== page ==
Bolt and Carrier MaintenanceWARNING: Never interchange bolts between rifles.1. Clean all parts and outer surfaces of the bolt carrierassembly with a swab saturated with cleaning fluid.2. Clean the bolt carrier key with a worn bore brush dipped incleaning fluid and dry with a pipe cleaner.3. Remove carbon deposits and dirt from the locking lugs witha cleaning brush dipped in cleaning fluid.4. Clean the areas behind the bolt rings and under the lip if theextractor.5. Press the ejector in repeatedly to remove accumulated brassshavings from the ejector hole and assure the ejector movesfreely.6. Inspect the bolt assembly for cracks or fractures, especiallyin the cam pin hole area. Inspect the firing pin retaining pin forbends, breaks or dents. Inspect the bolt cam pin for cracks orchips. Inspect the firing pin for bends, cracks, or a sharp,chipped or blunted tip.7. Lubricate the bolt carrier, bolt, cam pin, firing pin andfiring pin retaining pin. Be sure to coat the inner and outersurfaces and the cam pin area of the bolt carrier. Place onedrop of lubricant inside the key. Flush the ejector withlubricant and cycle the plunger enough to ensure the ejectorspring is well lubricated.Lower Maintenance1. Remove any dirt or debris from the trigger group with a cleaning brushand/or cotton swab dipped in cleaning fluid.2. Remove powder fouling, corrosion and dirt from the lower receiver with acleaning brush and/ or cotton swabdipped in cleaning fluid.3. Use a pipe cleaner to clean the butt-stock screw vent hole.4. Clean the buffer, recoil spring and inside of the lower receiver with acleaning brush and/or cotton swab dipped in cleaning fluid.5. Examine the lower receiver assembly for any worn, broken ordamaged parts.6. Lightly lubricate the lower receiver and the internal parts of the lowerreceiver assembly.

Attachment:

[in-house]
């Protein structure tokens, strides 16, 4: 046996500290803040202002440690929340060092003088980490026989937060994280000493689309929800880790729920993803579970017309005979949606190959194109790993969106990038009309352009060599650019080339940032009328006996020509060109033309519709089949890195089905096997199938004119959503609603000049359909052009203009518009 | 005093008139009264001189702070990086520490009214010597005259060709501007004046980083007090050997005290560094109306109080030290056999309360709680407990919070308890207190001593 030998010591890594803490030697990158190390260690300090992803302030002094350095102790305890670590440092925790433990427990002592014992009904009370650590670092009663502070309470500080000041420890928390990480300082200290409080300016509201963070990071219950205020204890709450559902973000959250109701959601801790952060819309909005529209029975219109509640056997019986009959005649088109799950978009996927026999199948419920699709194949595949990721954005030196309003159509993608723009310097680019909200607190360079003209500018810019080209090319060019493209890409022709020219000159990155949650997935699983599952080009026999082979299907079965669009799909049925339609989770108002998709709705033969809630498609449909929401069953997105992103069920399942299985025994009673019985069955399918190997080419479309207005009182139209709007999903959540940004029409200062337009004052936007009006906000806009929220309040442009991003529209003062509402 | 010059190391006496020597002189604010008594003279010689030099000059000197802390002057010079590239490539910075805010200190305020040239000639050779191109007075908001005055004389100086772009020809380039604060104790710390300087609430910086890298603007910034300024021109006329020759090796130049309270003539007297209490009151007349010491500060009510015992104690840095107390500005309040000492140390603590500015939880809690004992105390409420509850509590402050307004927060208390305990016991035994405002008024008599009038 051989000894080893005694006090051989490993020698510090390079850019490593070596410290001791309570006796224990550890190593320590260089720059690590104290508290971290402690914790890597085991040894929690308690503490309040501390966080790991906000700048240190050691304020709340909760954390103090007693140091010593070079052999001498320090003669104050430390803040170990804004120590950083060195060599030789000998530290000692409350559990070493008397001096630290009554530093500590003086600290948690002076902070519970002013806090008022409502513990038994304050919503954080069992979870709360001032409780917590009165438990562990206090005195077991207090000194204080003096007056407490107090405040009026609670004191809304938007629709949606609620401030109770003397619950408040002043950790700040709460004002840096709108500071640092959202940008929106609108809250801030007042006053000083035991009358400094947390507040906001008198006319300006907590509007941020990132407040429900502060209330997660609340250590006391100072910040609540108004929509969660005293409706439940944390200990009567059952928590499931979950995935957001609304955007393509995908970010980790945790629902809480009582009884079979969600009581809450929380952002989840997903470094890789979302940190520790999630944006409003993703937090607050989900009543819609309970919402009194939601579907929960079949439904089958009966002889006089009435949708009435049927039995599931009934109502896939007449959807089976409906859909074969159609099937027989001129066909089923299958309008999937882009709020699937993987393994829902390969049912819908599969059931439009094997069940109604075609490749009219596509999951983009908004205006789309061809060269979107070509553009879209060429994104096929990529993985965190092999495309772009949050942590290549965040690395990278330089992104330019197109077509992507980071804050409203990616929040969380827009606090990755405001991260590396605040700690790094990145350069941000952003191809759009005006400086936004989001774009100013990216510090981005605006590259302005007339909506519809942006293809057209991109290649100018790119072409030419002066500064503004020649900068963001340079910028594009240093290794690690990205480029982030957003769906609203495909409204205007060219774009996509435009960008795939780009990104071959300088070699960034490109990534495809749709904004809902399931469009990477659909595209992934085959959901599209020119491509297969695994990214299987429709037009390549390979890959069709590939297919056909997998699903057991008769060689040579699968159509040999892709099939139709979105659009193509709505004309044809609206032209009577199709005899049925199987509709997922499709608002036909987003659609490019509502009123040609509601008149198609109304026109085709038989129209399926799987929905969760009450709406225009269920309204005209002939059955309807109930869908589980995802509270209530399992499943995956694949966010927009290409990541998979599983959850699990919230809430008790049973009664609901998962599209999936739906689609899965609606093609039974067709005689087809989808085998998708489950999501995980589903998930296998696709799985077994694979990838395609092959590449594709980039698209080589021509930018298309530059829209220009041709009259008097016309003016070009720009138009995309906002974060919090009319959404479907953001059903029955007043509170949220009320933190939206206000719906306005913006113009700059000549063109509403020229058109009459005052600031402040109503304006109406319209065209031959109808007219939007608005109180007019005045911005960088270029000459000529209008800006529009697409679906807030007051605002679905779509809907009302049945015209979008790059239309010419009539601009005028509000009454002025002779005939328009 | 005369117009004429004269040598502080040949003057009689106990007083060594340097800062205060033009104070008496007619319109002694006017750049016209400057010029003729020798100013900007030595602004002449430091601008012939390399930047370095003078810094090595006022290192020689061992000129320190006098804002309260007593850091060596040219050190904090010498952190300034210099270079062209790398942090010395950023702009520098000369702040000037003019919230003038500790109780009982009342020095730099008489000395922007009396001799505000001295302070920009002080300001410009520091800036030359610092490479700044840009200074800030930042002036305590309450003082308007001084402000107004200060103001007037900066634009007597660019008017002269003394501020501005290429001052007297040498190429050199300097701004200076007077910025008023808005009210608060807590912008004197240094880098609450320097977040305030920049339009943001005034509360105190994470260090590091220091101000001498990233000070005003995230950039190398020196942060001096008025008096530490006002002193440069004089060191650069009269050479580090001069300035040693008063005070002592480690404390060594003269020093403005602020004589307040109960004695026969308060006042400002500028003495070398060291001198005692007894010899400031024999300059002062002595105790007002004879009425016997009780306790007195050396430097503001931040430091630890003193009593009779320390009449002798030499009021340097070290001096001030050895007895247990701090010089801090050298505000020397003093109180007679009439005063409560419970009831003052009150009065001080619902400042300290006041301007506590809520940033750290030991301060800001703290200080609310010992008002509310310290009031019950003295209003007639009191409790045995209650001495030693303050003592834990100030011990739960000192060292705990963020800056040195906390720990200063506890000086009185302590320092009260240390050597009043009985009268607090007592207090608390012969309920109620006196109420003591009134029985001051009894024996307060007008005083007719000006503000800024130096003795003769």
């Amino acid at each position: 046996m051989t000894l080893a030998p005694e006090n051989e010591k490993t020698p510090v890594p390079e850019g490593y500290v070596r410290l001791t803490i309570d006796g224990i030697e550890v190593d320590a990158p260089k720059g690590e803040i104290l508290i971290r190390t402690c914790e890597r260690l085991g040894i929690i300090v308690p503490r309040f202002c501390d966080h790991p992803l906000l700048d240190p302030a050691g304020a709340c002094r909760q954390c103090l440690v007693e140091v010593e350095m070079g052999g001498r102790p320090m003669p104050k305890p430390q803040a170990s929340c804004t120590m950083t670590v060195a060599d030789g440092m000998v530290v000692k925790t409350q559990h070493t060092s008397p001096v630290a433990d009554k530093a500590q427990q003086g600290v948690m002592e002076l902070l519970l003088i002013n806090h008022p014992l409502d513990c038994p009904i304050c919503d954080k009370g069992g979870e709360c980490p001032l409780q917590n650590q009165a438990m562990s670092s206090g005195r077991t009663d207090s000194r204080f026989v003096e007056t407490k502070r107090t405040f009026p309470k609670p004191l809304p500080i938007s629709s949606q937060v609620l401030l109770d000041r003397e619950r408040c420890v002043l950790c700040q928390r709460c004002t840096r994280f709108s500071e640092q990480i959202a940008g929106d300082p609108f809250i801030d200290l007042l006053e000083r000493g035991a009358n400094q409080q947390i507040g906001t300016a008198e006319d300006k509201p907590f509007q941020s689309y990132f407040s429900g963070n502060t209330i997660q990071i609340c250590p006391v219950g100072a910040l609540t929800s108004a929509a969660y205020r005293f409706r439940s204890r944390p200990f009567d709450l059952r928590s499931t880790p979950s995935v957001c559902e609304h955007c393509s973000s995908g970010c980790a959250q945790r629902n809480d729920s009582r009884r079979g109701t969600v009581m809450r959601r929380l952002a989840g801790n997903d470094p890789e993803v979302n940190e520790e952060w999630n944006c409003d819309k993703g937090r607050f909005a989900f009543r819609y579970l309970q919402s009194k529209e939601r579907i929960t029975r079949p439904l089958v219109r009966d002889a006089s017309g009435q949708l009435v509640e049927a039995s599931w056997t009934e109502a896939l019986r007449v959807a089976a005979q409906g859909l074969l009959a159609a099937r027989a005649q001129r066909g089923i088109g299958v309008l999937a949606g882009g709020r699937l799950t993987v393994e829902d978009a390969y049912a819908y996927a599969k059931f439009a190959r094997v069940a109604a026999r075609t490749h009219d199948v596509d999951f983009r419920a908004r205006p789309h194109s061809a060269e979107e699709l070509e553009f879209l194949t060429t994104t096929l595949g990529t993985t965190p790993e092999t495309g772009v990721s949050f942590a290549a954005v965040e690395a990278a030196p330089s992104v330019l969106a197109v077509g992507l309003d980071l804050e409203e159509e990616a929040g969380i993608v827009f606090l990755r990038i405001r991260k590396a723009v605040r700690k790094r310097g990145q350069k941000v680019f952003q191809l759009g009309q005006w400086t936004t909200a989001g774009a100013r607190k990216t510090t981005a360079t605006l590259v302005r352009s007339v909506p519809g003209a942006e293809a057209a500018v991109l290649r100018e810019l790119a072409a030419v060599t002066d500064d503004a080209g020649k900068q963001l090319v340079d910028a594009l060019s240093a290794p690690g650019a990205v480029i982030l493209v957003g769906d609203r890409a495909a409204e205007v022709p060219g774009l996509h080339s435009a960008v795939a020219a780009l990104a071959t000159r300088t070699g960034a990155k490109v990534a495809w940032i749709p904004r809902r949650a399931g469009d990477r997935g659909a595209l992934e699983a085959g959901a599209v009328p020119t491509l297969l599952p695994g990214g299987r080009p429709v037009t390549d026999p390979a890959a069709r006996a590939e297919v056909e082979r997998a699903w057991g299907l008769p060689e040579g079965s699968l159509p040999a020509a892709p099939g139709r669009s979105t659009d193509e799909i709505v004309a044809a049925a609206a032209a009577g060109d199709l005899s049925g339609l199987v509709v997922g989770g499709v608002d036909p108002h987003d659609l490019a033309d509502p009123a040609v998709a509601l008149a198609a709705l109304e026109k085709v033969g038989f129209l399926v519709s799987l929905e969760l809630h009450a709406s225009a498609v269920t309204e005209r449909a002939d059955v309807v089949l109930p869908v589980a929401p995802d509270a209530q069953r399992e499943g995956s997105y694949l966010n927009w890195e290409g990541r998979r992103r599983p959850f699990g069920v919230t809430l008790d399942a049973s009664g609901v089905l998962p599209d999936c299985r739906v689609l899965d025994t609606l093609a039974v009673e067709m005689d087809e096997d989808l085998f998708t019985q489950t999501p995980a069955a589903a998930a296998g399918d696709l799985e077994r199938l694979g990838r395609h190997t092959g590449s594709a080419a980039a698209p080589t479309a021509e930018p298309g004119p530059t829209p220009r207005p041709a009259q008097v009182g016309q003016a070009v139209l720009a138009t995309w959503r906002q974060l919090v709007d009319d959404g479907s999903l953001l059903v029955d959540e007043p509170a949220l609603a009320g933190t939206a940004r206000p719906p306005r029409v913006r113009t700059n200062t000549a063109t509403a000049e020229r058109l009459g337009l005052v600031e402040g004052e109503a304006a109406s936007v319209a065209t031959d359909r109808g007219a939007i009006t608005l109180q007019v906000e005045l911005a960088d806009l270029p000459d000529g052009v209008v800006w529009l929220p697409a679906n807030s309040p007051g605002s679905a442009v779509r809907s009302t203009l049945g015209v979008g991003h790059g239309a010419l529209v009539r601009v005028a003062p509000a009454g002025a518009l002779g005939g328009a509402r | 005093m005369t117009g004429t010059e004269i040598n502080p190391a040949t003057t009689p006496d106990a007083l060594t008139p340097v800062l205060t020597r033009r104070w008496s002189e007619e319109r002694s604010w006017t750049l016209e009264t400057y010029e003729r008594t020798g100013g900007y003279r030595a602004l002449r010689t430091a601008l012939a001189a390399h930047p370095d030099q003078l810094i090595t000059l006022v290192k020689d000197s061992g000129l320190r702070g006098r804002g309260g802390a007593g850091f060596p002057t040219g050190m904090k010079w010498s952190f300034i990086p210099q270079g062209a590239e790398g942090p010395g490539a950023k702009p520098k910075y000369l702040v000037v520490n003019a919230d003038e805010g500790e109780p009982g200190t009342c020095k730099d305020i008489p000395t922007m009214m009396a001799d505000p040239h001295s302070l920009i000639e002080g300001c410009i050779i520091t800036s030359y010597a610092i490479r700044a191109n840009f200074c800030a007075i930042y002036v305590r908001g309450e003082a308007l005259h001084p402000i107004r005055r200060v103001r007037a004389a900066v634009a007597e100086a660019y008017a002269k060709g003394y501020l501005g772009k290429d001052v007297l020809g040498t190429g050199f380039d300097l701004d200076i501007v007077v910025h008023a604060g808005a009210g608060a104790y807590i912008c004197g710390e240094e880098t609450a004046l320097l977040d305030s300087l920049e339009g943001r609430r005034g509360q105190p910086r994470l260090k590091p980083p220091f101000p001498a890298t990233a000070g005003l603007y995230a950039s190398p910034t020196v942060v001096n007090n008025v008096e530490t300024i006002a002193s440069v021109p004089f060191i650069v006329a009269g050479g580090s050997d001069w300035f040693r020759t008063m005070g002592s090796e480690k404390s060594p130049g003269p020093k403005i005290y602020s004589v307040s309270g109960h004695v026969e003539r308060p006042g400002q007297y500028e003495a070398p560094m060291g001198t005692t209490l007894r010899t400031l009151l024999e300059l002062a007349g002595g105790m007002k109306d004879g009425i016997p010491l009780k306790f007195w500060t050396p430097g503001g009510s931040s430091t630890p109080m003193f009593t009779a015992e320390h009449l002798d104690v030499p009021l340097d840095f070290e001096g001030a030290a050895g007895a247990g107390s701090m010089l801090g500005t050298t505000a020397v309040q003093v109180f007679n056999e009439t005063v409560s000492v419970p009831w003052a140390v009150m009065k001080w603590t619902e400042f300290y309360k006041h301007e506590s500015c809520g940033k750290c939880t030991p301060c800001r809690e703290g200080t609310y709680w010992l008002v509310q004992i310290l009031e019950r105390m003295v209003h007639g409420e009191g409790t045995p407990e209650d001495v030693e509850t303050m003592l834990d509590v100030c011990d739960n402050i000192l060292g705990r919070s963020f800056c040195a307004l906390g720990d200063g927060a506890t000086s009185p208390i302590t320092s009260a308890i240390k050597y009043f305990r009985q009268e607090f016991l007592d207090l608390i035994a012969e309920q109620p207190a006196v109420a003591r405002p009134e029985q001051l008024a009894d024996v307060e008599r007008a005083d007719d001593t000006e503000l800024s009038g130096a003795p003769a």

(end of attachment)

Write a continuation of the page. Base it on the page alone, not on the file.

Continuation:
Ammunition WarningWith the growing popularity of the AR-15/M16/ AR10 family of riflesthe demand for ammunition has risen sharply. Unfortunately, this hasmade quality ammunition hard to find.When purchasing domestically produced ammunition, questions can beanswered by contacting the manufacturer directly. They will have the mostaccurate information about their products. If you have a problem with anyammunition be sure to have the lot number from the packaging that theammunition in question came from; the manufacturer will need thisinformation.When purchasing surplus ammunition, it is not likely that the manufactureris known or can be contacted. Most surplus ammunition is not fromquestionable sources, but some surplus ammunition is from rejected lots thatdid not meet a required specification. Find out as much as you can orpurchase a small sample of the surplus ammunition before purchasing largerquantities. has the Ammo Oracle, located at and can answer most questions onammunition. Many message boards will also have posts with reviews onammunition by members. Whilethese resources do not represent the final authority in ammunition relatedissues, they serve as a helpful guide for general information concerningvarious types of ammunition.Before Firing Any Ammunition, inspect each cartridge for defects.Dispose of cartridges that exhibit any of the following defects: Deformed brass. Including burrs, cracks, dents, scratches, bent orbowed cases. Deformed bullet. Including burrs, dents and scratches. Improperly seated bullets. The case neck should be uniform with nodeformations and the bullet should be seated tightly in the case. Checkoverall length to ensure the bullet is not seated too deeply or has beenpushed in from an impact. Some ammunition may have a colored sealantaround the case neck. Improperly seated primers. The primer should be flush with the base of thecase with no visible damage to the primer cup. Some ammunition may have acolored sealant around the primer. Corroded cartridges. Any amount of metal that is corroded and eatenaway. Do not fire cartridges exposed to extreme heat (135 F ) until they havecooled.